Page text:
The Chilean Economy

Article updated on April 20th to include the most frequent news. To see the update scroll right to the end of the article

Whilst the entire world seems to be in huge economic trouble the situation in Chile seems a lot more stable. Here is my view of the current situation with link to sources. First the bad things (The article will turn more positive I promise just read on)

House prices are falling in Chile and the UF (the currency to buy houses and apartments in Chile) is falling against the local currency the Chilean Pesos. See the chart below:

Building Projects from private investors are put on hold. Just one example below:

The Torre Gran Costanera in las Condes should have become Chiles tallest building, costs where estimated at USD 600 mio. but the project has been put on hold.


Chile is the world’s largest copper producer, accounting for around 35% of international output, and copper is by far its most important export. In 2007, export earnings from copper reached $37.6 billion, or 56% of total exports. Moreover, government revenue from copper–in the form of the profits of state copper company Codelco and taxes paid by private mining companies–accounted for almost a third of total fiscal income. Source Forbes The Copper price has been declining rapidly and is now at less than half of its peak.

Now lets focus on  the positive news:

Even though the copper price has declined heavily since its peak in August 2008 the government had not relied on these high prices but forecasted with a price of $1.37 a pound less than half last years average. Source

The government did not spend all those extra profits but created a reserve fund in foreign currencies.

Chile has a more advantages compared to other economies in both South America and the rest of the world:

Chile had a high interest rate as the inflation (compared to the first world) was pretty high. The inflation went down and the Government is steadily decreasing its interest rates. See here a quote taken from Bloomberg:

Chile’s peso capped its first quarterly gain in a year, making it the world’s best performer in 2009, as the government tapped its foreign savings and the central bank slashed interest rates to boost growth. The peso advanced 9.5 percent against the U.S. dollar this quarter, more than any other currency tracked by Bloomberg.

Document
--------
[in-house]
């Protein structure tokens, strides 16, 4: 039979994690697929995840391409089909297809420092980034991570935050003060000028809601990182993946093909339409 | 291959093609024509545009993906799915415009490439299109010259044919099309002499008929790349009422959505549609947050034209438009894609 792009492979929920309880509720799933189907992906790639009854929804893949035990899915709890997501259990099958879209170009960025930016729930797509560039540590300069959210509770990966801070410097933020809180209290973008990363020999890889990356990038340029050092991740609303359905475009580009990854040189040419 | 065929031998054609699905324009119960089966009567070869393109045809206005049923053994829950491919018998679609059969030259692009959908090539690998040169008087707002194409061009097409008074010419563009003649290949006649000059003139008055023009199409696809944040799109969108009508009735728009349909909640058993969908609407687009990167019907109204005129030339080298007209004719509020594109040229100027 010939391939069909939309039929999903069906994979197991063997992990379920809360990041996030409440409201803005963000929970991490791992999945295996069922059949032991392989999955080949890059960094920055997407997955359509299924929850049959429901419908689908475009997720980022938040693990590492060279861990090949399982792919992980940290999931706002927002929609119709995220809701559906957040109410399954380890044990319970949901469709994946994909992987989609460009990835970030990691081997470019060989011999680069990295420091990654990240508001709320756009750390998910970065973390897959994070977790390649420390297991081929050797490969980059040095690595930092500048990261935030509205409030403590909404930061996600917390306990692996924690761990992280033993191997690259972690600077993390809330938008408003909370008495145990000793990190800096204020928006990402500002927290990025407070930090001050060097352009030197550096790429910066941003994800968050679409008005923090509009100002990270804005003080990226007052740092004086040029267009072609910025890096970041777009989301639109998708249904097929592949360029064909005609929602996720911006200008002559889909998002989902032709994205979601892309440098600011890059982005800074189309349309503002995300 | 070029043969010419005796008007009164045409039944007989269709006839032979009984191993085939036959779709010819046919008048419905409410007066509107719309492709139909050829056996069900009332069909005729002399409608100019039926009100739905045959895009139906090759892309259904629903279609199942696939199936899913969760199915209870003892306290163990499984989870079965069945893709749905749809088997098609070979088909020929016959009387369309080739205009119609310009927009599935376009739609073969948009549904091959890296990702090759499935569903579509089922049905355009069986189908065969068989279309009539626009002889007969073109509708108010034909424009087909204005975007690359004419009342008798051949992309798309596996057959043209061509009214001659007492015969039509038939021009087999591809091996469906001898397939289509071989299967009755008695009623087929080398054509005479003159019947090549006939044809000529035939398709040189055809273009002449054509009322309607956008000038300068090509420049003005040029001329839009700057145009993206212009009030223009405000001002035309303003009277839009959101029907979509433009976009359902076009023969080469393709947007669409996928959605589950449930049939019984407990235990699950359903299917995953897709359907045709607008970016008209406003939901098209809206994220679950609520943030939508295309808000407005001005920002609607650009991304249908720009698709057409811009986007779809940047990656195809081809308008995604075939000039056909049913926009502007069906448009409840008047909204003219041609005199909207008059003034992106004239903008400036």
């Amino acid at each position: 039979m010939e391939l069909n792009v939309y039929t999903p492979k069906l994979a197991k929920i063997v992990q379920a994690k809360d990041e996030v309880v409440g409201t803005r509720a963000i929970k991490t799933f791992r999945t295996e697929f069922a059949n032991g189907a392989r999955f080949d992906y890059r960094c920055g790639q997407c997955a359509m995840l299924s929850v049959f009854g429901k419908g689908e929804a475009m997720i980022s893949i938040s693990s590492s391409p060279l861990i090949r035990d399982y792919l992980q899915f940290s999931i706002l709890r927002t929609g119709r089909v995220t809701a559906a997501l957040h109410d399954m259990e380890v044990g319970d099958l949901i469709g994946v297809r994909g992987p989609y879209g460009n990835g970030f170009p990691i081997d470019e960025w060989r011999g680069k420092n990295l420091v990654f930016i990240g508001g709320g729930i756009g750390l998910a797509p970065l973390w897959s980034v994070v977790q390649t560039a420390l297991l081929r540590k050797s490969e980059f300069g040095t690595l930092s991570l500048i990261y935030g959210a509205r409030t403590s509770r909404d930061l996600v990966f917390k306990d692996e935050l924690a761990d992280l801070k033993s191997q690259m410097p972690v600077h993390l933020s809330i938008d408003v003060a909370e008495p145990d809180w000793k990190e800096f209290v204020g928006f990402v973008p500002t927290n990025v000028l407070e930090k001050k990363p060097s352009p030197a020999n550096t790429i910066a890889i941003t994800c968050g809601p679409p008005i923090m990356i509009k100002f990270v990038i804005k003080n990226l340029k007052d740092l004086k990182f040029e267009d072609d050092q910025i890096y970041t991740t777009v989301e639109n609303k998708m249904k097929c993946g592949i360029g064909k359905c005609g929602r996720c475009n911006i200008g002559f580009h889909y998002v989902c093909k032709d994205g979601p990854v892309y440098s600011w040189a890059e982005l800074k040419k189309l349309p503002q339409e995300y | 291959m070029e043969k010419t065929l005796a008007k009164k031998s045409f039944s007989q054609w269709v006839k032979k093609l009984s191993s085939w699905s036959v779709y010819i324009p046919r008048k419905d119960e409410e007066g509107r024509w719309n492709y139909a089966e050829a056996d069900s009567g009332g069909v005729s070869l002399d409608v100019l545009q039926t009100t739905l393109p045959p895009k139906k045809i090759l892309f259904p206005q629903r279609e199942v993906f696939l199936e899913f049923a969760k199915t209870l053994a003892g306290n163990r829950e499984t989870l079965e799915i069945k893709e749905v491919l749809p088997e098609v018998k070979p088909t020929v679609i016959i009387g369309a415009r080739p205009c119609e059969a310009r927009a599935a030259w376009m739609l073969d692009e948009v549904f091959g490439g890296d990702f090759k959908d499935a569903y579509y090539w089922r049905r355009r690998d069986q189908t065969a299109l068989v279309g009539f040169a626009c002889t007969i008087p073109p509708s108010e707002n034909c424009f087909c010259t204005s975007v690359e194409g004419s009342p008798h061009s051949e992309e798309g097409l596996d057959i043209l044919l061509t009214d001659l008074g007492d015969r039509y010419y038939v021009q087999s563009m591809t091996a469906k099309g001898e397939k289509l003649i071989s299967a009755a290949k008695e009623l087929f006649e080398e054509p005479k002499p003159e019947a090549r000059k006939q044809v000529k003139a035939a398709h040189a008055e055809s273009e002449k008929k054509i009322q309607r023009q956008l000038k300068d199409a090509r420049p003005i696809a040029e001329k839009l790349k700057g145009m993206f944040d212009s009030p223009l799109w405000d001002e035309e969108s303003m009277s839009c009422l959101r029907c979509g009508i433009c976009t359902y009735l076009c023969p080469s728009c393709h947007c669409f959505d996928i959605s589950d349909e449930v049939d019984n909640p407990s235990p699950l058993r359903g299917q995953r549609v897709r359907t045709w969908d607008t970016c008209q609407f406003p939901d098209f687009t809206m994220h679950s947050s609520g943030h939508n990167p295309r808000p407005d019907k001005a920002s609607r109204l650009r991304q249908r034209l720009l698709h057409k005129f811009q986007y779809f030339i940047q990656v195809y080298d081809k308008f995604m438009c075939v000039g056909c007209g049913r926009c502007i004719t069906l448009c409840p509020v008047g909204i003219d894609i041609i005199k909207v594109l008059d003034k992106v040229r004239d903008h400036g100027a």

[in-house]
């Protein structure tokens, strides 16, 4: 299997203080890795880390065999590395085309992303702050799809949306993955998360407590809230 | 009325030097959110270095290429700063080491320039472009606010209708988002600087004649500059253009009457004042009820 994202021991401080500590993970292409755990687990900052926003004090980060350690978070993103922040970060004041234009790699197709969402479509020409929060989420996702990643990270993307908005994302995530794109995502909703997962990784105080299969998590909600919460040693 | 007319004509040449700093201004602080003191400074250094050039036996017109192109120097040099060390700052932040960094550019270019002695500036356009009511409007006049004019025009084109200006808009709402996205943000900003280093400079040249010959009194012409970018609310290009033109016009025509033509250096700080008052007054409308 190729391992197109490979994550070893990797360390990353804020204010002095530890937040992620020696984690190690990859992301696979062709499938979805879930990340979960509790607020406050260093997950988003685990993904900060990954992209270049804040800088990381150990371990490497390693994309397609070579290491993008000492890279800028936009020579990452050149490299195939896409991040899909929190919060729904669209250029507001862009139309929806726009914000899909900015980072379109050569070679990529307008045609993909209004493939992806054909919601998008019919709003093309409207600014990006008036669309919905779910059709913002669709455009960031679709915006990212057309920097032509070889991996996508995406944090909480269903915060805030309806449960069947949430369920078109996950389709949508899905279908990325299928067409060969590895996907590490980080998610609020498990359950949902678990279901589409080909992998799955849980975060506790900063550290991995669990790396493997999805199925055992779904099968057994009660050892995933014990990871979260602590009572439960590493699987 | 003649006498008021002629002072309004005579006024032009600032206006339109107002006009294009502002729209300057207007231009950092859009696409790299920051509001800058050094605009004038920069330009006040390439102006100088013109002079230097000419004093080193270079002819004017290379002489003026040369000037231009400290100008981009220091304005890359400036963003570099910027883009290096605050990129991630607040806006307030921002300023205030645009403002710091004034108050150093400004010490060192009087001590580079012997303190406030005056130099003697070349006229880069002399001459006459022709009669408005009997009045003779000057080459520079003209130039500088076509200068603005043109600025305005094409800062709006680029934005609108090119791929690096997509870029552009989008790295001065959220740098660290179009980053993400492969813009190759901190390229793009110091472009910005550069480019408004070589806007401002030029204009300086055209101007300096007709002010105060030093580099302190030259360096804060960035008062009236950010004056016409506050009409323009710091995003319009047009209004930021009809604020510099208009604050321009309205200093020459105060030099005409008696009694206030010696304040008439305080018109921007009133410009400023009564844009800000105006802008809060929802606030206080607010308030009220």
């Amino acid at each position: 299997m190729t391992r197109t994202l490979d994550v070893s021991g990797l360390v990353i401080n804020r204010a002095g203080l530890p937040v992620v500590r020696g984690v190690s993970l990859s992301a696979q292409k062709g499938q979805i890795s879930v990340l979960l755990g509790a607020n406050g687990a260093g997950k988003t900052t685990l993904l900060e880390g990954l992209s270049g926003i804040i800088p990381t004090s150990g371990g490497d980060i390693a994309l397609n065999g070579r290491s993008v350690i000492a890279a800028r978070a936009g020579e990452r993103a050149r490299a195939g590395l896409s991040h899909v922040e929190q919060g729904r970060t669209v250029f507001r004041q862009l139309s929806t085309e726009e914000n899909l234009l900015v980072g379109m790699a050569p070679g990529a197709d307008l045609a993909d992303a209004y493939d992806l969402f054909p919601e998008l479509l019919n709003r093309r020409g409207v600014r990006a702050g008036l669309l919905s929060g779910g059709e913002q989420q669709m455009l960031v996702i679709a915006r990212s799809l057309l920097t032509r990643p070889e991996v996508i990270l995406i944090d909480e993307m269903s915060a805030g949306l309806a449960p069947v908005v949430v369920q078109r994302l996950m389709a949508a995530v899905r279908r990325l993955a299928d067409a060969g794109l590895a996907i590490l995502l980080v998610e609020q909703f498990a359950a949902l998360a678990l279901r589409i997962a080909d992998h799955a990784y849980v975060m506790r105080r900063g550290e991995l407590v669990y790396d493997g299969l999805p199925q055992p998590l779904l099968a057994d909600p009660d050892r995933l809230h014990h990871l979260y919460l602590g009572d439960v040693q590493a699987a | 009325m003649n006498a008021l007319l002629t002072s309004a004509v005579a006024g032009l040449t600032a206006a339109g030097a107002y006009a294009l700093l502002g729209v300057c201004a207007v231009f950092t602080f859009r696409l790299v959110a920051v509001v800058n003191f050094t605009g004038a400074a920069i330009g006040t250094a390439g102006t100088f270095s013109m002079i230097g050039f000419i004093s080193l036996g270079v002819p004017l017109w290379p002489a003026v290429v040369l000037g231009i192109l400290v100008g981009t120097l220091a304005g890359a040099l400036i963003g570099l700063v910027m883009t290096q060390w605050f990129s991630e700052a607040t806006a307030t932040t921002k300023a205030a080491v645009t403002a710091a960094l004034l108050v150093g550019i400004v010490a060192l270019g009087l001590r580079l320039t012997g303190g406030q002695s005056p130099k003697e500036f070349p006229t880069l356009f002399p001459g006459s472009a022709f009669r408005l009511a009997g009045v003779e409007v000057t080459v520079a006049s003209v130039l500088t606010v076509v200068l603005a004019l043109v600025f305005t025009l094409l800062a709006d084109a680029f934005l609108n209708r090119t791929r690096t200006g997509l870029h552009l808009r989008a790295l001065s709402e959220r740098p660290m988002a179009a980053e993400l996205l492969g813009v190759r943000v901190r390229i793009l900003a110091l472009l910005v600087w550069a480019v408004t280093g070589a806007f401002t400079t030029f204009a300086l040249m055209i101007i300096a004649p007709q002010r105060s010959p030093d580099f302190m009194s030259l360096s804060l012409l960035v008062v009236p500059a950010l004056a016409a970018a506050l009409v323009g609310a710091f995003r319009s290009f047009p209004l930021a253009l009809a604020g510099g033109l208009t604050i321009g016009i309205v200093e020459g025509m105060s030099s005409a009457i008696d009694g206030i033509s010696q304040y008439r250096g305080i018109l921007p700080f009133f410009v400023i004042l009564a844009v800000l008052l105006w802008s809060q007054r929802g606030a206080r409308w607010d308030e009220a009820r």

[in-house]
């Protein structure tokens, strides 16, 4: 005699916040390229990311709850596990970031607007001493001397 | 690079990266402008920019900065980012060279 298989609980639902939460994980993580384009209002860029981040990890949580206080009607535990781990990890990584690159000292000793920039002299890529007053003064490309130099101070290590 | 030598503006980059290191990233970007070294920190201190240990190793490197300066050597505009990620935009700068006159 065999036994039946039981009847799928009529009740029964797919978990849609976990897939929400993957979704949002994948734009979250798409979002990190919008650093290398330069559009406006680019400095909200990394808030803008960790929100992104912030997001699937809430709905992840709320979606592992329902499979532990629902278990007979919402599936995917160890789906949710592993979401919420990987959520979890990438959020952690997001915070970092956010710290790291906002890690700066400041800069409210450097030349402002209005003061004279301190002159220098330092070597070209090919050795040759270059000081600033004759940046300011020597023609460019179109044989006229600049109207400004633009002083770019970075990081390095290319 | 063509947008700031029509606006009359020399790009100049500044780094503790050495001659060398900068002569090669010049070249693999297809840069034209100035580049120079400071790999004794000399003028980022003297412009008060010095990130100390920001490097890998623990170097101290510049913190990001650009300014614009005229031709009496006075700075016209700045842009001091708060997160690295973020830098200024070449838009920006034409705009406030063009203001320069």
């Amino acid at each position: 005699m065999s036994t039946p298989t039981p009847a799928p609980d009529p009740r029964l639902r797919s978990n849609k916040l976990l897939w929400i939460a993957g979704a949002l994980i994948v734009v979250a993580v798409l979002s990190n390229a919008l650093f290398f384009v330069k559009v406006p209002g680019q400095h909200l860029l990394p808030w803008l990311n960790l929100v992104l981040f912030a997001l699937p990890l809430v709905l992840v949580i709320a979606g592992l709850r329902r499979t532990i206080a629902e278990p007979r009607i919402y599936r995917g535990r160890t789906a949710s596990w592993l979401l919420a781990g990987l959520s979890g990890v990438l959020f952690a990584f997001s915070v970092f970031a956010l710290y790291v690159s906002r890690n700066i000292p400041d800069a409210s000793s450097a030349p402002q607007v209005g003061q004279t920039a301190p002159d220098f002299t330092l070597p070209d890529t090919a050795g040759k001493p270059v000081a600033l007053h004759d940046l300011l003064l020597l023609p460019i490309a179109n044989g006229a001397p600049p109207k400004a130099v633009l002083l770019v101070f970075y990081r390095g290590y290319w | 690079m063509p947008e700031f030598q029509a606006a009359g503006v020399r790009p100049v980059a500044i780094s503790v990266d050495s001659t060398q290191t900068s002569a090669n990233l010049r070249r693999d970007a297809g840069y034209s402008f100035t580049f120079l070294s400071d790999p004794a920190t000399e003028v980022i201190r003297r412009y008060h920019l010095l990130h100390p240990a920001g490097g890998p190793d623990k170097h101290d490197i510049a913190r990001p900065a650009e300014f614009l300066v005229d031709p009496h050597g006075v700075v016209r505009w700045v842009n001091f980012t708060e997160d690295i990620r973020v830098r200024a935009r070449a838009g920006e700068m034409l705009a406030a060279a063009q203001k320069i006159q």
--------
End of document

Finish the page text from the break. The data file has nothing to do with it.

The Chilean Central Bank has cut interest rates from 8.25 % at the end of 2008 to 2.25 currently (source)

Chile has US$23 billion in foreign currency reserves some of which it is using to support small businesses and the local economy.

Source The Economic Times

And it is also using part of these currency reserves to stimulate growth. The Chilean President unveiled a new stimulus package at the end of March which should translate to an extra 6 billion USD in additional lending to small businesses and homes. Source

After I finished this article I found another amazing article from my favourite magazine the economist about Chile’s stimulus package. Read it…

So this is why I am more positive about Chiles economy then about most other world economies.
What do you think about the Chilean economy? Are you feeling the decline? Are you positive or negative towards the short term future of the Chilean Economy?

update: by request of Oliver (who is right) I have also added a longer chart to reflect the history of the UF. As I did not find a chart on the net I have created my own using data from 1.Jan.2007 to 1.April.2009

UF also Unidad de Fomento is used in Chile as a currency for Property and Mortgages
UF also Unidad de Fomento is used in Chile as a currency for Property and Mortgages

Since Mortgages are also based in the currency UF (a weird thing) the decline helps people who currently have a mortgage.

update April 20th 2009: The Chilean Economy shrank 3,9% in February 2009 the 4th negative month in a row. The Chilean economy is now expected to contract by 0.5 % in 2009 see here the Reuters article from April 17th.

5 thoughts on “The Chilean Economy

  1. Liz

    And Chile will have Wimax soooon! jejeje Just kidding… besides the economic indicators you can also find good food, security and good quality life, so yes, I am happy to live in Chile! 🙂

    1. David Kropelnicki

      Good food????? Quality of life????The food is God awful, as they do not pay chefs large salaries! The serve meat that is full of antibiotics and hormones and charge huge prices. One of their “famous” Italian restaurants managed to ruin a simple desert named Zabaglione by using cheap sherry instead of Marsala wine! Each time I have had fish at any restaurant in this place, I have gotten sick! They are so cheap, they keep the product for too long before throwing it out. It is an over priced country with nothing to offer.

      1. Cris

        hey Polack, stop whinning about Chile when you just had a shitty restaurant experience, big deal…so if I go to Applebees in Newark, NJ, does that mean all of the USA has bad food and sucks? Think about that…and if you want real food, good hearty Chilean food, go to Dona Tina…go stuff yourself with Zabaglione in Italy you fool.

  2. The fact the UF is currently decreasing a bit in value shouldn’t be among the negatives. This is just the current bout of deflation at work, reflecting lower energy and food prices. Things are becoming more affordable after two years of strong inflation. If you put the UF on a longer time series you’ll see it has built up more than it should have over the last 5 years. The current decline is small in proportion and more like a plateau than a drop.

  3. Pingback: The Chilean Finance Minister « Andre in Chile

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